LIST OF TABLES ................................................................................................ viii
LIST OF FIGURES ................................................................................................ ix
LIST OF APPENDIXES...........................................................................................x
PART A: INTRODUCTION ....................................................................................1
1. Rationale of the study ..........................................................................................1
2. Aims and objectives of the study ..........................................................................2
2.1. Aims of the study .......................................................................................... 2
2.2. Objectives of the study ................................................................................. 2
3. Scope of the study ................................................................................................3
4. Significance of the study ......................................................................................3
5. Research Methodology ........................................................................................3
5.1. Research Questions ....................................................................................... 3
5.2. Research methods ......................................................................................... 4
6. Design of the study ..............................................................................................4
PART B: DEVELOPMENT.....................................................................................5
Chapter 1: LITERATURE REVIEW ........................................................................5
1.1. Language and culture correlation ................................................................. 5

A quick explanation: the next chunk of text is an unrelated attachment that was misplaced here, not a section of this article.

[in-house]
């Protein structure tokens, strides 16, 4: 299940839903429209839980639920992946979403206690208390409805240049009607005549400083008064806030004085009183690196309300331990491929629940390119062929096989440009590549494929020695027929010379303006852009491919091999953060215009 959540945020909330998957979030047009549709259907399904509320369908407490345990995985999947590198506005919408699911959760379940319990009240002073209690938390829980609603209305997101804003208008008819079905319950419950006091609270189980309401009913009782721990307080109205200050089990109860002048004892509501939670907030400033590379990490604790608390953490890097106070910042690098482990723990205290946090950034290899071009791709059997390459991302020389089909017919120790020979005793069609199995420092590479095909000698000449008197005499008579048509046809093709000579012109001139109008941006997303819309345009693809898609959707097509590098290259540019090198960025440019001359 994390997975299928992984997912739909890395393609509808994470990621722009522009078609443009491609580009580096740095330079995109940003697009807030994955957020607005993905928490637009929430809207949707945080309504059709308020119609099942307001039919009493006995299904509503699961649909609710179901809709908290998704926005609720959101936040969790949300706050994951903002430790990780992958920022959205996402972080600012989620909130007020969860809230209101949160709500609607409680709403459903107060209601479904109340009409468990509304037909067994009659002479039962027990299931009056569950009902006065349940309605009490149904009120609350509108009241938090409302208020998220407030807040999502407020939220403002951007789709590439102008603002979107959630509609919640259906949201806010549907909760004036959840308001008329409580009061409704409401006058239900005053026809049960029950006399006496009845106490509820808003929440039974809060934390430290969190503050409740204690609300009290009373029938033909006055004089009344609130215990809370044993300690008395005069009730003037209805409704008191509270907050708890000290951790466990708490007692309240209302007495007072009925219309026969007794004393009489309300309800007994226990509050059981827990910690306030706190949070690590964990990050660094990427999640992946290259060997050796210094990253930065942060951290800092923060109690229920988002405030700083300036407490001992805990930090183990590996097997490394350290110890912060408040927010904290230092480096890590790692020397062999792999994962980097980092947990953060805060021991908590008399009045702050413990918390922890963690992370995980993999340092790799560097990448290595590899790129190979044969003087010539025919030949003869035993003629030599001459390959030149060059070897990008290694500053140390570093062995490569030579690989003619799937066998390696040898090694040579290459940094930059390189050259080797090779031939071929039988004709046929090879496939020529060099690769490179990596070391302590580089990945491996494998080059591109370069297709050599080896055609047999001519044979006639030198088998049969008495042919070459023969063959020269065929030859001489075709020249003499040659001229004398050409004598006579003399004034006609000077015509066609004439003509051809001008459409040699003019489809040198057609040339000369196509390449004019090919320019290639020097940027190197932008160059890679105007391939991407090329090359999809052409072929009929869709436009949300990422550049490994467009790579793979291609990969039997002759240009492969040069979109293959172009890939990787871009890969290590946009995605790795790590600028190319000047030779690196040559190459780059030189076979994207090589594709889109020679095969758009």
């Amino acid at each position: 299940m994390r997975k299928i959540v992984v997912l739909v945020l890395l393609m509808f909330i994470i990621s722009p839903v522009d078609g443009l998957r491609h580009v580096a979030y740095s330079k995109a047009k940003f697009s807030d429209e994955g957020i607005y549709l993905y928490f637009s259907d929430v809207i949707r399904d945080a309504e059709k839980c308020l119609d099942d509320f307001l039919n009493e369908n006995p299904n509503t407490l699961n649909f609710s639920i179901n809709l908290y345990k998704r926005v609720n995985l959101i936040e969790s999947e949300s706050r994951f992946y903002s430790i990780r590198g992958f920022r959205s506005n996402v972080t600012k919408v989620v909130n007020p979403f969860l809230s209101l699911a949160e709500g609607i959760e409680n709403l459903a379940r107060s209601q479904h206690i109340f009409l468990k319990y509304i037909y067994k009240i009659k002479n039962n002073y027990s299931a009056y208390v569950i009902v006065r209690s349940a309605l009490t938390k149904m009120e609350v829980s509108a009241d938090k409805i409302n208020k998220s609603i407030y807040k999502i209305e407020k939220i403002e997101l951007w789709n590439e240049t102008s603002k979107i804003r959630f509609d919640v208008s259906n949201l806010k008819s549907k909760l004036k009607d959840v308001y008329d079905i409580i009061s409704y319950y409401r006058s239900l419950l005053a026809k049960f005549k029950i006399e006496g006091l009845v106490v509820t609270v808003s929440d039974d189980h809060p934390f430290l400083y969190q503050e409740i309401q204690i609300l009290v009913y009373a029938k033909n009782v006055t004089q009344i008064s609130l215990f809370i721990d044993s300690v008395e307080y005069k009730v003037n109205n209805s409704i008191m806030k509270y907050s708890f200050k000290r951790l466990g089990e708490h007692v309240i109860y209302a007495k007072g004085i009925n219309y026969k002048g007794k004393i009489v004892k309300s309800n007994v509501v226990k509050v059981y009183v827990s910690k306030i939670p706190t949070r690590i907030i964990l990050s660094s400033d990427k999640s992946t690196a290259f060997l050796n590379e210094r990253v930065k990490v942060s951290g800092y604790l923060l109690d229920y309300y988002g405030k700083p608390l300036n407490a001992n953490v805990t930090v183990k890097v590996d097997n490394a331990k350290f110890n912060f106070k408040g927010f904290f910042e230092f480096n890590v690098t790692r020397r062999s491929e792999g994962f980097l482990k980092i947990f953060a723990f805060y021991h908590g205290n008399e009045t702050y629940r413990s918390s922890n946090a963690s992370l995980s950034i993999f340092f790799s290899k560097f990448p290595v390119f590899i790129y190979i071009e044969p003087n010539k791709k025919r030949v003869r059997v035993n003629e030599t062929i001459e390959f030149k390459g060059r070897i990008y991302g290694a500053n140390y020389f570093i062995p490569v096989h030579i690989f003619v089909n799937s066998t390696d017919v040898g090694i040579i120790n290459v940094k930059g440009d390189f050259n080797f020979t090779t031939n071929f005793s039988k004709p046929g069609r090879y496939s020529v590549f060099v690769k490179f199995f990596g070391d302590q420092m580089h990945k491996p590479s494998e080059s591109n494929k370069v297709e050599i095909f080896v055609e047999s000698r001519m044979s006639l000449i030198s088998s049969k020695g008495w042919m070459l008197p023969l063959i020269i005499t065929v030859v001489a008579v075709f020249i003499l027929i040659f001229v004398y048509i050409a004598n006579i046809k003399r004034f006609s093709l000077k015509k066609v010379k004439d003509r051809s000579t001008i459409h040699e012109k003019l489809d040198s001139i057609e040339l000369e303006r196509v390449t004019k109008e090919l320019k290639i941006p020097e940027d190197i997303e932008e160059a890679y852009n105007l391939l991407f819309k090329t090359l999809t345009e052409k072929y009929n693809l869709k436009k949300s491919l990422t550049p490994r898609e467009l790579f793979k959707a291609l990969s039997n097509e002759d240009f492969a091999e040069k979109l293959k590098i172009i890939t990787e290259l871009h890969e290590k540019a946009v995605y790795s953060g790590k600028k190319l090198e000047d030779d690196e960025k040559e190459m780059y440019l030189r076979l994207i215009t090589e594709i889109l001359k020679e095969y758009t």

1.2. Intercultural competence .............................................................................. 7
1.3. Byram’s perception of intercultural competence ........................................ 10

iv


1.4. Review of related studies ............................................................................ 12
Chapter 2: METHODOLOGY ...............................................................................14
2.1. Setting and participants............................................................................... 14
2.1.1. Setting ...................................................................................................... 14
2.1.2. Participants............................................................................................... 14
2.2. Data collection instrument .......................................................................... 14
2.2.1. Questionnaire ........................................................................................... 14
2.2.2. Interview .................................................................................................. 16
2.3. Data collection procedure ........................................................................... 16
2.4. Data analysis ............................................................................................... 17
2.4.1. Questionnaire Analysis ............................................................................ 17
2.4.2. Interviews Analysis ................................................................................. 17
Chapter 3: FINDINGS AND DISCUSSION ..........................................................19
3.1. From quantitative data ................................................................................ 19
3.1.1. Teachers’ perceptions of culture and intercultural competence .............. 19
3.1.2. EFL teachers self-report their intercultural competence in teaching
practice ............................................................................................................... 23
3.1.3. Teachers’ IC reflected in their practice of teaching ................................ 28
3.2. From qualitative data .................................................................................. 30
3.2.1. Teachers’ perceptions of culture and intercultural competence .............. 30
3.2.2. Teaching objectives ................................................................................. 34
3.2.3. How teachers perceive the teaching of intercultural competence in their
classrooms .......................................................................................................... 36
3.2.4. Teacher’s intercultural competence reflected in their self-report
pedagogical practice .......................................................................................... 38
PART C: CONCLUSION.......................................................................................40
1. Summary of the Research and Main Findings ..................................................40